This is a meditation for us to use at times when we are having a difficult experience. It may be that something difficult has happened in our external world, or it may be that our internal world feels distressed in some way. In this practice we pause in whatever we are doing, and bring our focus to how we are feeling, noticing emotions, thoughts and body sensations; we remind ourselves that we are not alone in this experience and we bring kindness to ourselves.
See meditation guide
We use a tender voice towards ourselves, internally or out loud, and if it helps use kind physical touch (e.g. stroke hand). Change the wording below if other phrases work better for you.
We follow three steps:
1. Acknowledge your difficulty by naming it to yourself. Be fully aware of your experience and how you are feeling. Use phrase such as:
“This is a moment of difficulty” or
“I am having a really hard time right now”
2. Become aware of being a part of common humanity with similar difficulties. Many other people are having similar experiences. Sense your compassion for other’s hardship as well as your own. Use a phrase such as:
“Many other people are having similar experiences at this time” or
“Difficulties are part of everybody’s life”
3. Bring compassion, kindness and nurturing to your present moment experience. Use a phrase such as:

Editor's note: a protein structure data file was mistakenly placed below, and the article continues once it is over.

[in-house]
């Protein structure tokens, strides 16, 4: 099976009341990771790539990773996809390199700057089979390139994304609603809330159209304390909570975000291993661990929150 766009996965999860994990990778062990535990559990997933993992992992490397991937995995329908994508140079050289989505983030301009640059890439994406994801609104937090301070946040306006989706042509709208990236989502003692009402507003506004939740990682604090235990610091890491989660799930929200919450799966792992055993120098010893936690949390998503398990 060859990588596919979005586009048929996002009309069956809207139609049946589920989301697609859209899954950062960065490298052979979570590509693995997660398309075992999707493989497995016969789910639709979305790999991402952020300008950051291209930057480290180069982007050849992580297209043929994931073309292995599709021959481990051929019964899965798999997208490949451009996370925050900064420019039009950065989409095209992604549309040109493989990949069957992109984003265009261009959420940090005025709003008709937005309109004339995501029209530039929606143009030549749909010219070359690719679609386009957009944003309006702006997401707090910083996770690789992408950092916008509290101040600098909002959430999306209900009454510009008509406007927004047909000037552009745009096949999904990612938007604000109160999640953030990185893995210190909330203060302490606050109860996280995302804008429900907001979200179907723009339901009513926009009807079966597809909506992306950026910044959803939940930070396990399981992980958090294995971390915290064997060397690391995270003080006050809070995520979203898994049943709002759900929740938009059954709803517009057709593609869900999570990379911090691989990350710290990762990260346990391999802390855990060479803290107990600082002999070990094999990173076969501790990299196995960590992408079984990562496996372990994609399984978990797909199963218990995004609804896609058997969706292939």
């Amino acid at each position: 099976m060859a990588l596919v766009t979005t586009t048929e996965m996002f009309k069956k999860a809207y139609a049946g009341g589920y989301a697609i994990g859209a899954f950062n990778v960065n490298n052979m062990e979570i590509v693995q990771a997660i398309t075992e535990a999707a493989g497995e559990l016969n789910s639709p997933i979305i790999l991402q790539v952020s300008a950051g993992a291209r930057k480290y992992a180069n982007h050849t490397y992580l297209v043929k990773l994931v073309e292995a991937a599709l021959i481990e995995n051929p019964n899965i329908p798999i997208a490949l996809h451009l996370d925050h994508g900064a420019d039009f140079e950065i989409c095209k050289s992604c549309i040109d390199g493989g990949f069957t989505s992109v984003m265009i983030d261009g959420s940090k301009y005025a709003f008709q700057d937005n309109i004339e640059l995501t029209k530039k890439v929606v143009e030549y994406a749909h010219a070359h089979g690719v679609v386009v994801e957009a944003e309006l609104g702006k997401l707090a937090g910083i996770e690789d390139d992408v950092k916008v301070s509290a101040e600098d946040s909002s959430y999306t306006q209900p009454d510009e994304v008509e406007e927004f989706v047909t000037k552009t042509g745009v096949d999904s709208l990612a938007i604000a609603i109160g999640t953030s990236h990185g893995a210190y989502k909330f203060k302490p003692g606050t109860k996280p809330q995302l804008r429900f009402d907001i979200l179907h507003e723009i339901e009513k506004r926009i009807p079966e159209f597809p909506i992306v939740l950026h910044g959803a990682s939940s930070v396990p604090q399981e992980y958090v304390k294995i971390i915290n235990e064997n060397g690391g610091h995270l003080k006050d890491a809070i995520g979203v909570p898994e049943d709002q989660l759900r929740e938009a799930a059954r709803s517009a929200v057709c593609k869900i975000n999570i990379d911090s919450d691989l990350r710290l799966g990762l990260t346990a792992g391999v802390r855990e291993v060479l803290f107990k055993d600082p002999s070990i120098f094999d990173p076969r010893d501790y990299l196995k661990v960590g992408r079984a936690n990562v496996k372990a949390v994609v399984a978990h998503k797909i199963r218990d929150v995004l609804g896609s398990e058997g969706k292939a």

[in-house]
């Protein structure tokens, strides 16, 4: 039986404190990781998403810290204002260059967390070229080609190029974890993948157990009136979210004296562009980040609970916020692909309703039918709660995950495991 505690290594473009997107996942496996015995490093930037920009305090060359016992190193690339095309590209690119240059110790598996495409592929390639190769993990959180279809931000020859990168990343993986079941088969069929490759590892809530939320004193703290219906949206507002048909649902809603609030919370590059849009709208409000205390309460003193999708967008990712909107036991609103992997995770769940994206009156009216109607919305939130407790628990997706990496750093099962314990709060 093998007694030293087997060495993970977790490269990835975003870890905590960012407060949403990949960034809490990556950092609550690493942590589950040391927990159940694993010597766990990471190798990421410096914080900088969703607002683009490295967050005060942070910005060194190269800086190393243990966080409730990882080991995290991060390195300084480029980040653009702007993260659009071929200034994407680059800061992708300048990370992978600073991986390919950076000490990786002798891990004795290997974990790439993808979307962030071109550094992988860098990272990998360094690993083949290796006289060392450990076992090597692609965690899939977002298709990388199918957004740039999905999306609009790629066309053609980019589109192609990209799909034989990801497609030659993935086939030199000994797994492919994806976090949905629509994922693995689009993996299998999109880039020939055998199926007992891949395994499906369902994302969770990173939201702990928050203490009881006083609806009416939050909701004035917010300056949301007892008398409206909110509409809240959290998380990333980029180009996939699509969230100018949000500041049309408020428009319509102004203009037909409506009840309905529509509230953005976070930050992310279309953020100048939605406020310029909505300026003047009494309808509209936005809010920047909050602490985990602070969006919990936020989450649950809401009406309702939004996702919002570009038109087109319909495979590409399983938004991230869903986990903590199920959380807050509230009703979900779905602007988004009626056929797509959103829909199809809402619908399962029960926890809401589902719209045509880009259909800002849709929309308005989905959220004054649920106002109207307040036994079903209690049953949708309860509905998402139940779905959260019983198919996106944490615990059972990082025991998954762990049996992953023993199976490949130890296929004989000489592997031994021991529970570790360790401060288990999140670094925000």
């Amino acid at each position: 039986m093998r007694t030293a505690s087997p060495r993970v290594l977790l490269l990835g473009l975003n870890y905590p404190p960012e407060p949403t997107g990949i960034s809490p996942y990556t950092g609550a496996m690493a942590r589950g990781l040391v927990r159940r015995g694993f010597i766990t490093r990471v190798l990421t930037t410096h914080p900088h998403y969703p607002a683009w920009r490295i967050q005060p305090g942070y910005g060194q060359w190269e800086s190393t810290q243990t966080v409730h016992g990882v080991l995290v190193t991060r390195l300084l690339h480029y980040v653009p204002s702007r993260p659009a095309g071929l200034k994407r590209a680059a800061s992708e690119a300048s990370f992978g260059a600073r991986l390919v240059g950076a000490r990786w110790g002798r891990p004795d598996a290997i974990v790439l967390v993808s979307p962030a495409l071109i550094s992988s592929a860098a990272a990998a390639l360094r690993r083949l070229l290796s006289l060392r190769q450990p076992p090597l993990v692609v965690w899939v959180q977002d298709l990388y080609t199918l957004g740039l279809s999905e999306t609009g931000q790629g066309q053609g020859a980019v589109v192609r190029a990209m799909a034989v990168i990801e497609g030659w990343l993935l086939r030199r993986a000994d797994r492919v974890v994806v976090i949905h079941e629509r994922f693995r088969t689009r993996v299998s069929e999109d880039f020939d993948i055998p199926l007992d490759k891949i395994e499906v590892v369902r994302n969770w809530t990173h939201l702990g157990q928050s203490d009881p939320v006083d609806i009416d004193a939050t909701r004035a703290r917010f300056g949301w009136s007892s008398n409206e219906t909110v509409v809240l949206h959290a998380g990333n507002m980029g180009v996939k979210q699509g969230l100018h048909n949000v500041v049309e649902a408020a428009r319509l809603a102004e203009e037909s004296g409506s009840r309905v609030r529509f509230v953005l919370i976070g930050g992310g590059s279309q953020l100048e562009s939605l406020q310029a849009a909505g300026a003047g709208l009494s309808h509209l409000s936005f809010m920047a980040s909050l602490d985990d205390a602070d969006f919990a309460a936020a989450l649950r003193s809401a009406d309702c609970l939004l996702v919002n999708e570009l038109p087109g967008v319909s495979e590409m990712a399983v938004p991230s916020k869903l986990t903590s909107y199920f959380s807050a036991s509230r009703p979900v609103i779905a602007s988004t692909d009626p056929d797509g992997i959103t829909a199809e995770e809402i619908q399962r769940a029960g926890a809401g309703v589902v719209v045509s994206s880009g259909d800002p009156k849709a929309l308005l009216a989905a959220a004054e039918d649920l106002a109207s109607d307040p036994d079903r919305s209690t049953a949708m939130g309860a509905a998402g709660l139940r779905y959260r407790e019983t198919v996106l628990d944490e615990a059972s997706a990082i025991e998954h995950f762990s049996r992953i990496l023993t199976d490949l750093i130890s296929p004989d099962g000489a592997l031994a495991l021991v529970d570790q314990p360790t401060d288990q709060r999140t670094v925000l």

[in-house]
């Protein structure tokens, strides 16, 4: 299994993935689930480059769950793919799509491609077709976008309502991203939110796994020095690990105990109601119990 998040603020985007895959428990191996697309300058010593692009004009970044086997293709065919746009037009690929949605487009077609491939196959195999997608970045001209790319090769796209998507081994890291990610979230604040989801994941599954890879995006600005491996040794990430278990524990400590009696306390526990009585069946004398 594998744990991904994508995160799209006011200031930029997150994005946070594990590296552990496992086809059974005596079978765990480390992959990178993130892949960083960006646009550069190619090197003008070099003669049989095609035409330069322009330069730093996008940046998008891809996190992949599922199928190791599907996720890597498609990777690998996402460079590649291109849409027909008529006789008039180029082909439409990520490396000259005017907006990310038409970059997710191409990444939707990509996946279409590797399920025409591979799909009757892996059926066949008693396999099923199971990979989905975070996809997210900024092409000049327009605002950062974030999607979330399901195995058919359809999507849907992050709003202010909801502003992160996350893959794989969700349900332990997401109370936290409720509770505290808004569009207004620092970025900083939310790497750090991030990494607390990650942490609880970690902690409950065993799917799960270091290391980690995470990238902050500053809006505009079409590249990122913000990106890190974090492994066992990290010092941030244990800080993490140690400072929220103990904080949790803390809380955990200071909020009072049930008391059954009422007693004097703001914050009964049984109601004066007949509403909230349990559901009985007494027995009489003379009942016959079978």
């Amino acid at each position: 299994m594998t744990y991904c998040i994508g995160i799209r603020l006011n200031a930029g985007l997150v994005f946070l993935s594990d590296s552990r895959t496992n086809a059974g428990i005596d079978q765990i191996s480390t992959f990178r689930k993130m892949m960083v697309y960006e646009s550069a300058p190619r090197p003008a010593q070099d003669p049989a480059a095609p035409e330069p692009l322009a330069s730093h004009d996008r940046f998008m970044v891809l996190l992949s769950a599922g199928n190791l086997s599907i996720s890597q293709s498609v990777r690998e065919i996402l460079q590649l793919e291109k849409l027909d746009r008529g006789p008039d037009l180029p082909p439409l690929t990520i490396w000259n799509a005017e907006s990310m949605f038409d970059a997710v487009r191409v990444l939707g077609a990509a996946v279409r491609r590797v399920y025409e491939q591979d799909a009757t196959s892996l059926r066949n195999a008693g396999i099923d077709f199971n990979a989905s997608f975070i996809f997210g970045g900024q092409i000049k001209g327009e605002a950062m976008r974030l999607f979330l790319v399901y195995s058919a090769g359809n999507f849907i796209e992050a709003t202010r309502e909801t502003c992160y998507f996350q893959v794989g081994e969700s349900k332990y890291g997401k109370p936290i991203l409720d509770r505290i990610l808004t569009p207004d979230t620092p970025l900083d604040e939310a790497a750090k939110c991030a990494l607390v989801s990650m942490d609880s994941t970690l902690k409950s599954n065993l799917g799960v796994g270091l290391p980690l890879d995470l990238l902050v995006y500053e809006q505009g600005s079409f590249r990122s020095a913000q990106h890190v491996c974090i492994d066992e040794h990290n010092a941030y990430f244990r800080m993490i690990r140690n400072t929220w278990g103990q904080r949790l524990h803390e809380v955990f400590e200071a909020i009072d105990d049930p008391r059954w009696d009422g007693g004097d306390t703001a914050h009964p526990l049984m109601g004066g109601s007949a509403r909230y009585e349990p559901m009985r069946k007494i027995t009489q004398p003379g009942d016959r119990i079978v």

“May I be kind to myself in this moment”
We can then ask “what do I need right now?” We can choose to do something kind for ourselves such as make ourselves a cup of tea, go outside and pay attention to the flowers/trees/sky, go for a walk, put on some uplifting music etc. We may like to imagine we are giving ourselves the love, tenderness and compassion we would give as a loving parent to a hurt child. If it helps we can imagine receiving such care from someone who for us embodies unconditional love and compassion, or from any other source (e.g. the sun, a pet). Even just a few moments of caring for ourselves in the ‘here and now’, can help us feel calmer and better resourced to deal with our difficulty. Being kind to ourselves may involve taking some action, which will be more effective if we have grounded ourselves.
Generally, we are not used to showing ourselves kindness and compassion. By practicing this self-compassion break, we can start to build up a gentler, more understanding way of being with ourselves, learn how to be with difficulties, and help build resilience for challenging times.